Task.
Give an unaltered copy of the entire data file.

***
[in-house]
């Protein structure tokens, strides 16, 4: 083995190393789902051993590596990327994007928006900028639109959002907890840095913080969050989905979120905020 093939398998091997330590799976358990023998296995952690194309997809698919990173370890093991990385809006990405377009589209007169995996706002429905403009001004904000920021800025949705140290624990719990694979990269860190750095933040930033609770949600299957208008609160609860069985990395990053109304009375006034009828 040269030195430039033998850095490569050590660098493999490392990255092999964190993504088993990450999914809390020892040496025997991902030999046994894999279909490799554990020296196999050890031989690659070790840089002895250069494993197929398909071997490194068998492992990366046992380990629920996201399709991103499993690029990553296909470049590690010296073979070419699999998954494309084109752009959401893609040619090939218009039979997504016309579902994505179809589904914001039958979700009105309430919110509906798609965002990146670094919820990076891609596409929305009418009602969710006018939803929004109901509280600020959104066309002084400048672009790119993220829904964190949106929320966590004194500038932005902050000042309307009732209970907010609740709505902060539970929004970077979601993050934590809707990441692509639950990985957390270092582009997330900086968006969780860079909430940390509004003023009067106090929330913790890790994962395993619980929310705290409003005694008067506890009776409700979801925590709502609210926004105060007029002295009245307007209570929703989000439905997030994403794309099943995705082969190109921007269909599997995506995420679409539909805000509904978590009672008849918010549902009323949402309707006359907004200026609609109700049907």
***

[in-house]
């Protein structure tokens, strides 16, 4: 083995190393789902051993590596990327994007928006900028639109959002907890840095913080969050989905979120905020 093939398998091997330590799976358990023998296995952690194309997809698919990173370890093991990385809006990405377009589209007169995996706002429905403009001004904000920021800025949705140290624990719990694979990269860190750095933040930033609770949600299957208008609160609860069985990395990053109304009375006034009828 040269030195430039033998850095490569050590660098493999490392990255092999964190993504088993990450999914809390020892040496025997991902030999046994894999279909490799554990020296196999050890031989690659070790840089002895250069494993197929398909071997490194068998492992990366046992380990629920996201399709991103499993690029990553296909470049590690010296073979070419699999998954494309084109752009959401893609040619090939218009039979997504016309579902994505179809589904914001039958979700009105309430919110509906798609965002990146670094919820990076891609596409929305009418009602969710006018939803929004109901509280600020959104066309002084400048672009790119993220829904964190949106929320966590004194500038932005902050000042309307009732209970907010609740709505902060539970929004970077979601993050934590809707990441692509639950990985957390270092582009997330900086968006969780860079909430940390509004003023009067106090929330913790890790994962395993619980929310705290409003005694008067506890009776409700979801925590709502609210926004105060007029002295009245307007209570929703989000439905997030994403794309099943995705082969190109921007269909599997995506995420679409539909805000509904978590009672008849918010549902009323949402309707006359907004200026609609109700049907």